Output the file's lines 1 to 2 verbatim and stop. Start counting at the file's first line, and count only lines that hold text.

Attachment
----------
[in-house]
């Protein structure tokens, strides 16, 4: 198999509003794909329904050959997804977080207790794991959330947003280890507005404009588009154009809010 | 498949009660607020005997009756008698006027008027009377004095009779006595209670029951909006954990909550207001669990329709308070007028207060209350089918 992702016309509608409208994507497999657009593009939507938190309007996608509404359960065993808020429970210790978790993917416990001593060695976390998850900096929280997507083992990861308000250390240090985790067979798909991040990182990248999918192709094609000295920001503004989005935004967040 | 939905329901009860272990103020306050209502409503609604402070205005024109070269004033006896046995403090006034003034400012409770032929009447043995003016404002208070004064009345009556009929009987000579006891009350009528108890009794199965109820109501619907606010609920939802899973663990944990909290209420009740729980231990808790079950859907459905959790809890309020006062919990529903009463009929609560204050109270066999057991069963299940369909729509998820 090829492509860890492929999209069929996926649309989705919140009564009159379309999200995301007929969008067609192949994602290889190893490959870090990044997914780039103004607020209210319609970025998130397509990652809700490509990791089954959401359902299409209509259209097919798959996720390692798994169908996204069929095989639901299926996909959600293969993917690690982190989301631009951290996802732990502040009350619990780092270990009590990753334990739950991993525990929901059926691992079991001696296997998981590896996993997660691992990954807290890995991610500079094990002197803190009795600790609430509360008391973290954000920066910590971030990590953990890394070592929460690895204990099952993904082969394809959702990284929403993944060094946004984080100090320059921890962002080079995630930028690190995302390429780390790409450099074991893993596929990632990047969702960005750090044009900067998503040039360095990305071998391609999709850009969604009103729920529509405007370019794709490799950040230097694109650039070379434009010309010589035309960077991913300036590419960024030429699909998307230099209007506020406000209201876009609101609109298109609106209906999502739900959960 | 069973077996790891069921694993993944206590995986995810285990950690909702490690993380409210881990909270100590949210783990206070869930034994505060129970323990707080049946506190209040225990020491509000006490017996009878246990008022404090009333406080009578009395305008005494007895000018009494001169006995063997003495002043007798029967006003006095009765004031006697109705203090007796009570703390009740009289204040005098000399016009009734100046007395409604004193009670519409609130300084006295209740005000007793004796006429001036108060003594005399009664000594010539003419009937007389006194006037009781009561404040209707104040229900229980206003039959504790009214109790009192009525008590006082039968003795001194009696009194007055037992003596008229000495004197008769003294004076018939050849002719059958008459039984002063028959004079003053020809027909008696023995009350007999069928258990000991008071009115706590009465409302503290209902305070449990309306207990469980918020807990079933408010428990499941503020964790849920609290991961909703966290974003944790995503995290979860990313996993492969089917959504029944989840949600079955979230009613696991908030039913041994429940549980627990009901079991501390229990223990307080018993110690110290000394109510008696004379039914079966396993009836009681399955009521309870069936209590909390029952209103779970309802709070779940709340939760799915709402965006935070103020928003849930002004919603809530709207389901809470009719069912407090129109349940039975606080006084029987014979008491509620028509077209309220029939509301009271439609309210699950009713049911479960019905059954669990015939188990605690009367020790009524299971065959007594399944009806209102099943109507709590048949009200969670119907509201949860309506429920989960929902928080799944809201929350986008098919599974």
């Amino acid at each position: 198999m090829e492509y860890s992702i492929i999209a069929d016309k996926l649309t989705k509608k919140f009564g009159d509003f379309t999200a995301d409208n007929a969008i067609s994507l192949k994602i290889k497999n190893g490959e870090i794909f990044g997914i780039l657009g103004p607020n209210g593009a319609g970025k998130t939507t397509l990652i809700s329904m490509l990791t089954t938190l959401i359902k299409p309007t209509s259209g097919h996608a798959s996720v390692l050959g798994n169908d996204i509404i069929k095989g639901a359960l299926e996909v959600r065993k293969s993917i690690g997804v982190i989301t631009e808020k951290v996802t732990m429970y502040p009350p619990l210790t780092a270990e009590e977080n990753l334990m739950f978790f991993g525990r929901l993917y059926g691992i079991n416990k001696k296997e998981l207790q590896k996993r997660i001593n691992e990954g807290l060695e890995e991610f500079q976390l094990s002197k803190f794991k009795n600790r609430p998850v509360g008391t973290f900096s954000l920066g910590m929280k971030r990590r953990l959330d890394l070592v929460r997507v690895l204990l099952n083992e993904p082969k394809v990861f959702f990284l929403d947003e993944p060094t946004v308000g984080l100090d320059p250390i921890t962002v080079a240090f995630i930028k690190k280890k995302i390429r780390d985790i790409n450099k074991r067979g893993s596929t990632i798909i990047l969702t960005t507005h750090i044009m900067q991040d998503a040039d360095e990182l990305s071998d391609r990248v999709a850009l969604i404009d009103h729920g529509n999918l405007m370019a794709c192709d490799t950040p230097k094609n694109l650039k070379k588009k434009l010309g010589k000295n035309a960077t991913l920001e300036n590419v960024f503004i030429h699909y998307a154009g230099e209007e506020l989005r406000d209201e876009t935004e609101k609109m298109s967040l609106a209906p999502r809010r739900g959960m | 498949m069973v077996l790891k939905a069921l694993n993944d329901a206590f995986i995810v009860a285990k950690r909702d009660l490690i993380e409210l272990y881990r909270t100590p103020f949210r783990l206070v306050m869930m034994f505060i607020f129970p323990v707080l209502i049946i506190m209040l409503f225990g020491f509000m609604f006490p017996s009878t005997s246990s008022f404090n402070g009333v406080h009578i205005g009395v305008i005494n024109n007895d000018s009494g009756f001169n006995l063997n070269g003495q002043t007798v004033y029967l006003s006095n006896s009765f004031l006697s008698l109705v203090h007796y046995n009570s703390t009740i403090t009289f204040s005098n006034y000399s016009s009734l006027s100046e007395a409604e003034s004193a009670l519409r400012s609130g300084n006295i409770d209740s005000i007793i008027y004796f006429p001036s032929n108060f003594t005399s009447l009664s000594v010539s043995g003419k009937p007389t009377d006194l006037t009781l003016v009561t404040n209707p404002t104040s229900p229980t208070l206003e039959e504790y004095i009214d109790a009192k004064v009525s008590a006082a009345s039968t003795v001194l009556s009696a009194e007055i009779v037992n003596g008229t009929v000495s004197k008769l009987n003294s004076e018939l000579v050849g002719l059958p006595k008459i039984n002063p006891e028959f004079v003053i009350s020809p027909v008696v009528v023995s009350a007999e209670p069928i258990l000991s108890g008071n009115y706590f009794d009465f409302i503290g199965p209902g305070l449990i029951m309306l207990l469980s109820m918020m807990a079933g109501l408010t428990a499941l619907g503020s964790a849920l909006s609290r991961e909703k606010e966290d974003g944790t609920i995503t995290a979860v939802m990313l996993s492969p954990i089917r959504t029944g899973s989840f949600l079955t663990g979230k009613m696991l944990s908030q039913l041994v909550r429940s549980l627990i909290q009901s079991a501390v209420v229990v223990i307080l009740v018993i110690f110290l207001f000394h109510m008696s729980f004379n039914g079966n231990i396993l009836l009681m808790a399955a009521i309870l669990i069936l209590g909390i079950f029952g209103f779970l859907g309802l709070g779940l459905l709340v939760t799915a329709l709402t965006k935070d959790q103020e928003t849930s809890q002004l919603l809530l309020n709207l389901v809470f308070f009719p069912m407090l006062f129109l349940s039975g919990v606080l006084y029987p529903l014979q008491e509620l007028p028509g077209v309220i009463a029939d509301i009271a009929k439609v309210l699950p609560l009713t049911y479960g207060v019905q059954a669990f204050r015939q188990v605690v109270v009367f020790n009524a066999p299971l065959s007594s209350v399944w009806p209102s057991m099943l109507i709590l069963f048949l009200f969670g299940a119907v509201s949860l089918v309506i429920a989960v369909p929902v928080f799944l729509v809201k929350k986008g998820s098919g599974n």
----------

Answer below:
[in-house]
């Protein structure tokens, strides 16, 4: 198999509003794909329904050959997804977080207790794991959330947003280890507005404009588009154009809010 | 498949009660607020005997009756008698006027008027009377004095009779006595209670029951909006954990909550207001669990329709308070007028207060209350089918 992702016309509608409208994507497999657009593009939507938190309007996608509404359960065993808020429970210790978790993917416990001593060695976390998850900096929280997507083992990861308000250390240090985790067979798909991040990182990248999918192709094609000295920001503004989005935004967040 | 939905329901009860272990103020306050209502409503609604402070205005024109070269004033006896046995403090006034003034400012409770032929009447043995003016404002208070004064009345009556009929009987000579006891009350009528108890009794199965109820109501619907606010609920939802899973663990944990909290209420009740729980231990808790079950859907459905959790809890309020006062919990529903009463009929609560204050109270066999057991069963299940369909729509998820 090829492509860890492929999209069929996926649309989705919140009564009159379309999200995301007929969008067609192949994602290889190893490959870090990044997914780039103004607020209210319609970025998130397509990652809700490509990791089954959401359902299409209509259209097919798959996720390692798994169908996204069929095989639901299926996909959600293969993917690690982190989301631009951290996802732990502040009350619990780092270990009590990753334990739950991993525990929901059926691992079991001696296997998981590896996993997660691992990954807290890995991610500079094990002197803190009795600790609430509360008391973290954000920066910590971030990590953990890394070592929460690895204990099952993904082969394809959702990284929403993944060094946004984080100090320059921890962002080079995630930028690190995302390429780390790409450099074991893993596929990632990047969702960005750090044009900067998503040039360095990305071998391609999709850009969604009103729920529509405007370019794709490799950040230097694109650039070379434009010309010589035309960077991913300036590419960024030429699909998307230099209007506020406000209201876009609101609109298109609106209906999502739900959960 | 069973077996790891069921694993993944206590995986995810285990950690909702490690993380409210881990909270100590949210783990206070869930034994505060129970323990707080049946506190209040225990020491509000006490017996009878246990008022404090009333406080009578009395305008005494007895000018009494001169006995063997003495002043007798029967006003006095009765004031006697109705203090007796009570703390009740009289204040005098000399016009009734100046007395409604004193009670519409609130300084006295209740005000007793004796006429001036108060003594005399009664000594010539003419009937007389006194006037009781009561404040209707104040229900229980206003039959504790009214109790009192009525008590006082039968003795001194009696009194007055037992003596008229000495004197008769003294004076018939050849002719059958008459039984002063028959004079003053020809027909008696023995009350007999069928258990000991008071009115706590009465409302503290209902305070449990309306207990469980918020807990079933408010428990499941503020964790849920609290991961909703966290974003944790995503995290979860990313996993492969089917959504029944989840949600079955979230009613696991908030039913041994429940549980627990009901079991501390229990223990307080018993110690110290000394109510008696004379039914079966396993009836009681399955009521309870069936209590909390029952209103779970309802709070779940709340939760799915709402965006935070103020928003849930002004919603809530709207389901809470009719069912407090129109349940039975606080006084029987014979008491509620028509077209309220029939509301009271439609309210699950009713049911479960019905059954669990015939188990605690009367020790009524299971065959007594399944009806209102099943109507709590048949009200969670119907509201949860309506429920989960929902928080799944809201929350986008098919599974």